Brave does not feature a main male character, because this story is focused around Merida's anti-marriage stance. There are male characters featured within this movie, but they are portrayed as dim, laughable, and with an excess of masculinity that is released through brawls. The most apparent example is Merida's father – he is portrayed as buffoonish with a guffawing laugh and terrible public speaking skills. He is kept in line by his wife, acting as a stern maternal figure, and this makes for an interesting contradiction to classic Disney princess story, Sleeping Beauty, in which the queen is always referred to as a possession of the king. We are then presented with the three lords, that are competing for Merida's hand – one appears so arrogant that he has a tantrum when things don't go his way, one is physically strong but too timid to speak, and one has little knowledge about courting women. There is a representation issue in terms of men in Disney Princess films, with classic men being portrayed as handsome and brave with no personality, and with modern men being portrayed as a comedic caricature. There is a need for men to be portrayed as something other than ''hollow crowns' of masculine power and authority' (Bell, et al., 1995, p. 10), but Brave over-exaggerates to a point where male characters are not taken seriously. This problematic portrayal of men in this movie makes the women appear as the superior sex. It is apparent that the producers of this movie either acknowledge and understand this dramatic feminist stance, or they are trying to project the idea that men are inferior to women. In relation to Third-Wave feminism, Disney has missed the mark in this situation, offering a world where men and woman are no longer equal.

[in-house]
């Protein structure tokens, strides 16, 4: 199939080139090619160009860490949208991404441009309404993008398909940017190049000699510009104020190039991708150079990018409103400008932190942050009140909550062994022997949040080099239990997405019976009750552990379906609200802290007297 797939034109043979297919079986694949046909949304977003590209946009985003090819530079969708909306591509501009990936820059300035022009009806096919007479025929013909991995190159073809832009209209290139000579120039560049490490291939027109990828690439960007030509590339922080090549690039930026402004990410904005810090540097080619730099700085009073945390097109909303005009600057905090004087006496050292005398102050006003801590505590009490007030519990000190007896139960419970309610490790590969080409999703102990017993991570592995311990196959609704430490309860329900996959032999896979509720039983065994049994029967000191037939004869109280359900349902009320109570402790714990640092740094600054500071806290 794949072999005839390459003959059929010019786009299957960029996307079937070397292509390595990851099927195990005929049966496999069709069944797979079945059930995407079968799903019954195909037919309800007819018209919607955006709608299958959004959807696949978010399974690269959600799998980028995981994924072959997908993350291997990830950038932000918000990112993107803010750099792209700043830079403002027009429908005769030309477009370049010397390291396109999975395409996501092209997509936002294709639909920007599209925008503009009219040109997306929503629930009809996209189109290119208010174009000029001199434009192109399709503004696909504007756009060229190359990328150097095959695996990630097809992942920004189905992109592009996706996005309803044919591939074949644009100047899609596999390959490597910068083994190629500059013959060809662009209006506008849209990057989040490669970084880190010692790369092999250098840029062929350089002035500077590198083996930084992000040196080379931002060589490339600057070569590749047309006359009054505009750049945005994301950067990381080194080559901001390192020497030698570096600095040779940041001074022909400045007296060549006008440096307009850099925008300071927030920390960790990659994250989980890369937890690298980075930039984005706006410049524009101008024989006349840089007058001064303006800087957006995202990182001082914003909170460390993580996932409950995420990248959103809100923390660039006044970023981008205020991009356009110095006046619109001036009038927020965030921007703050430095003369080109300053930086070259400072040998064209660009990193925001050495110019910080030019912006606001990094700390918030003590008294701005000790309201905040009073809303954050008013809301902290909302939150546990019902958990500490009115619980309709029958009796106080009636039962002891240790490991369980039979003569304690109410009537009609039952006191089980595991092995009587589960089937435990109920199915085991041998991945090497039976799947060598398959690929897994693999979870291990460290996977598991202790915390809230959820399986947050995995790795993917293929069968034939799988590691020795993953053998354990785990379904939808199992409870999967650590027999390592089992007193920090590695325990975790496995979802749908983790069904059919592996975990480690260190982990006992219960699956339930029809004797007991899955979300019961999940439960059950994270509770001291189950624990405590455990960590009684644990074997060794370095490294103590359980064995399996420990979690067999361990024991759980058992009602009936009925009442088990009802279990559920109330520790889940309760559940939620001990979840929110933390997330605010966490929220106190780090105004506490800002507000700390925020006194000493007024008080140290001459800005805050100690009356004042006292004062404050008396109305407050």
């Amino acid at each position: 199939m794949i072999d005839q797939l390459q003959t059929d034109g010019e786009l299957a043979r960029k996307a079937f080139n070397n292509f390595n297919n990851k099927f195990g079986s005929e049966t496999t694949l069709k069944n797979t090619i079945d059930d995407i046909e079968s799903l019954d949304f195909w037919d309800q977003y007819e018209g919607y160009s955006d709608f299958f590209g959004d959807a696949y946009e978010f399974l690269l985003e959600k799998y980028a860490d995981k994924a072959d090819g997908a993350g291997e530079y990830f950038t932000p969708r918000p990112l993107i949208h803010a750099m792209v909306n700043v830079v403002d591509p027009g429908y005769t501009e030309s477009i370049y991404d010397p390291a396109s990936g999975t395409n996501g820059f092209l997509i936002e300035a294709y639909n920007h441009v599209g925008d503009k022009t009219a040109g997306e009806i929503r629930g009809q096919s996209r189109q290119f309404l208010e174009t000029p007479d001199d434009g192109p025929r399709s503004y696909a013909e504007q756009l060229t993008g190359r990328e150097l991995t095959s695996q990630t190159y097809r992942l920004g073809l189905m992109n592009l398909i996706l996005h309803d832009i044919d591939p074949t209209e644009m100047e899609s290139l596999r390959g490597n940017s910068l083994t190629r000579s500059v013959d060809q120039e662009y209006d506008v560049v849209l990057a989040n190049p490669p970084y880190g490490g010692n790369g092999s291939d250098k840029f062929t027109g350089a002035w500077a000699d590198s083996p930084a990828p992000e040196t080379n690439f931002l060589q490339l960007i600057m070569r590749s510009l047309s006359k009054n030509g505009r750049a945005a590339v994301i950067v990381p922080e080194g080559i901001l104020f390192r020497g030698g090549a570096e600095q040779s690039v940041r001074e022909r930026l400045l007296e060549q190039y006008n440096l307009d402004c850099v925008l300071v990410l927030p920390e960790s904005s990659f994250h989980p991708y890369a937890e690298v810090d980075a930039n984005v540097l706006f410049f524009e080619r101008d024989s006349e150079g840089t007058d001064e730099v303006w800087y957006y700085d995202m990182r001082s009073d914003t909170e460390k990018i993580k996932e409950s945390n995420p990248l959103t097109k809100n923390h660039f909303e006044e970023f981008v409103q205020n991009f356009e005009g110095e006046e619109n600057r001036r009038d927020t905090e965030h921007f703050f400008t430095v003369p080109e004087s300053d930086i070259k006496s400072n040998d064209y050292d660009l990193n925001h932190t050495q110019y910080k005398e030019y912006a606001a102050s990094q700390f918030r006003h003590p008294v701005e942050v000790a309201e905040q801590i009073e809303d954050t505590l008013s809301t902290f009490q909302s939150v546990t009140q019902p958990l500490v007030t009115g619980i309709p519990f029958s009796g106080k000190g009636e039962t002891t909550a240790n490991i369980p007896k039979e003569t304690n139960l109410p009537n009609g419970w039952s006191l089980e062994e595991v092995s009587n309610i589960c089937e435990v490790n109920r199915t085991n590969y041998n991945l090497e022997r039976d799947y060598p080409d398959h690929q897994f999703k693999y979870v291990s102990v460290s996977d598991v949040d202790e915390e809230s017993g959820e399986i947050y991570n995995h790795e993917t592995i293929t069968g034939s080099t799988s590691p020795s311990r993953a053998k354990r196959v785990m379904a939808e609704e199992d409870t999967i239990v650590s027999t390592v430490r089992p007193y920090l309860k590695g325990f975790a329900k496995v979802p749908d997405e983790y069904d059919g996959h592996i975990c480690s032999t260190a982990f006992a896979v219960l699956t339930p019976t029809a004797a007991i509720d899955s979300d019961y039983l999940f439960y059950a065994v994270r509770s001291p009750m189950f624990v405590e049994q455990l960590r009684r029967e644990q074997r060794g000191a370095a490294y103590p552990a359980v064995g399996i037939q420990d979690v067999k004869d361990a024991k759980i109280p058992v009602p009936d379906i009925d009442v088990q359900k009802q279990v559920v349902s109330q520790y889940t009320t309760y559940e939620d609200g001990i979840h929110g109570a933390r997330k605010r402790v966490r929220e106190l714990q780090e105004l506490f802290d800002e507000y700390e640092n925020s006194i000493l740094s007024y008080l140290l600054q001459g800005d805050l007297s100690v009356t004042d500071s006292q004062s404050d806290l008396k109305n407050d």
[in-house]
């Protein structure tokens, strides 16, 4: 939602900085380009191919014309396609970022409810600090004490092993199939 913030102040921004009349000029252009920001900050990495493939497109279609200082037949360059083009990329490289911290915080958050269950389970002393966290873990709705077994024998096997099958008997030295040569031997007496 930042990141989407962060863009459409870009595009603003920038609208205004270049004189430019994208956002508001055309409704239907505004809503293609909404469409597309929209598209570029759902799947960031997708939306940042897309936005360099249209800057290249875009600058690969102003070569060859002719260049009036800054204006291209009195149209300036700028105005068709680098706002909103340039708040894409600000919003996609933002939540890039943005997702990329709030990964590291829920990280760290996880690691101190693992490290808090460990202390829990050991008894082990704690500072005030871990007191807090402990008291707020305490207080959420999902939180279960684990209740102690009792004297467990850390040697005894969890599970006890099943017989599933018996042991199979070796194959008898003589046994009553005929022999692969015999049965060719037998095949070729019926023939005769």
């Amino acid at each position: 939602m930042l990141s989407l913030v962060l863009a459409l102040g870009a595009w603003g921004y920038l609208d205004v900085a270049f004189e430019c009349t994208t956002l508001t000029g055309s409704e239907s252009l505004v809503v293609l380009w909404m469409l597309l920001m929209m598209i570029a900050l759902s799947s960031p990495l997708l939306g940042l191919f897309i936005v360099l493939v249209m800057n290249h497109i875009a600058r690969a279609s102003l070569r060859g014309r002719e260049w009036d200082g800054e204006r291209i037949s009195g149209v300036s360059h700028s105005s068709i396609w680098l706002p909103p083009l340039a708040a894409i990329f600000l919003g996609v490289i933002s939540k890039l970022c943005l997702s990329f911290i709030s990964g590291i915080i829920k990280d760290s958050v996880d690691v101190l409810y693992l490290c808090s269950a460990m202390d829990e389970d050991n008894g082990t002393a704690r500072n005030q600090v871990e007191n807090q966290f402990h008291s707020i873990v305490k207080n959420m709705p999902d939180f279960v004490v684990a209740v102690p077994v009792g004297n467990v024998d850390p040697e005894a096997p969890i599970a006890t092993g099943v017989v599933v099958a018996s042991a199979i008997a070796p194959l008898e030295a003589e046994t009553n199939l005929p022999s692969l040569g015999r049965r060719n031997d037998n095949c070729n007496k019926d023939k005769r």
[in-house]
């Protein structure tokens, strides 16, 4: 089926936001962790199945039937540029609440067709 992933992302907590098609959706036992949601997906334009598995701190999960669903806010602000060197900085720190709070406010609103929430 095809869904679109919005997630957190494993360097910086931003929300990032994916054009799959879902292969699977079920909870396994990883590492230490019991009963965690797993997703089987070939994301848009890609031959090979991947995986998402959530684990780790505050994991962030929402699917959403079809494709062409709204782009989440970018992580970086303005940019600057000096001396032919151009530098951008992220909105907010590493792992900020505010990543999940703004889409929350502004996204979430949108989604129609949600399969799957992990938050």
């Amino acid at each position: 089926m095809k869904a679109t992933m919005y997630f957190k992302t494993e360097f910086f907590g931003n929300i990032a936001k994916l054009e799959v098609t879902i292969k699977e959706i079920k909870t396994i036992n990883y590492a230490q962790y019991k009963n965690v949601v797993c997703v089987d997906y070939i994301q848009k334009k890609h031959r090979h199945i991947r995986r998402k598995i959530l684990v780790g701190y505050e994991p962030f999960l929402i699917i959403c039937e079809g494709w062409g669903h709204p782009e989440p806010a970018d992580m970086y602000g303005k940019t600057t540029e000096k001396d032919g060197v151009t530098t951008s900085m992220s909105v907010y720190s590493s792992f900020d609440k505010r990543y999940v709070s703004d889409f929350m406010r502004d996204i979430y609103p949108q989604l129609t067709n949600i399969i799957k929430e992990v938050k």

The Bechdel Test as a means of analysis

This section will bring forth the 'Bechdel Test' as a means of examination in terms of the Third-Wave princess stories. The Bechdel Test was constructed by and named after cartoonist Alison Bechdel, who created comic strip Dykes to Watch Out For in 1985, which highlighted the rules for the Bechdel Test as we currently know it. The test was certainly not patented to be a serious means for analysis, until Swedish theatres began to rate films depending on whether they passed the test. (O'Meara, 2016. [online]) The test inquires if a fictional work contains two or more named female characters that converse at least once around the subject of something other than a man. It is apparent that Rothschild does not mention this throughout her book, but after studying the test, this appears to be a concise method of evaluating the feminist outlook of works, so it will be briefly included in order to construct another contrast to classic Disney princess stories in terms of their relationship to the representation of the woman. If the Bechdel Test was applied to Snow White, Cinderella and Sleeping Beauty, it is apparent that there are always two named women – the princess and the evil stepmother/evil queen – but their scarce exchanges are continually based around the prince.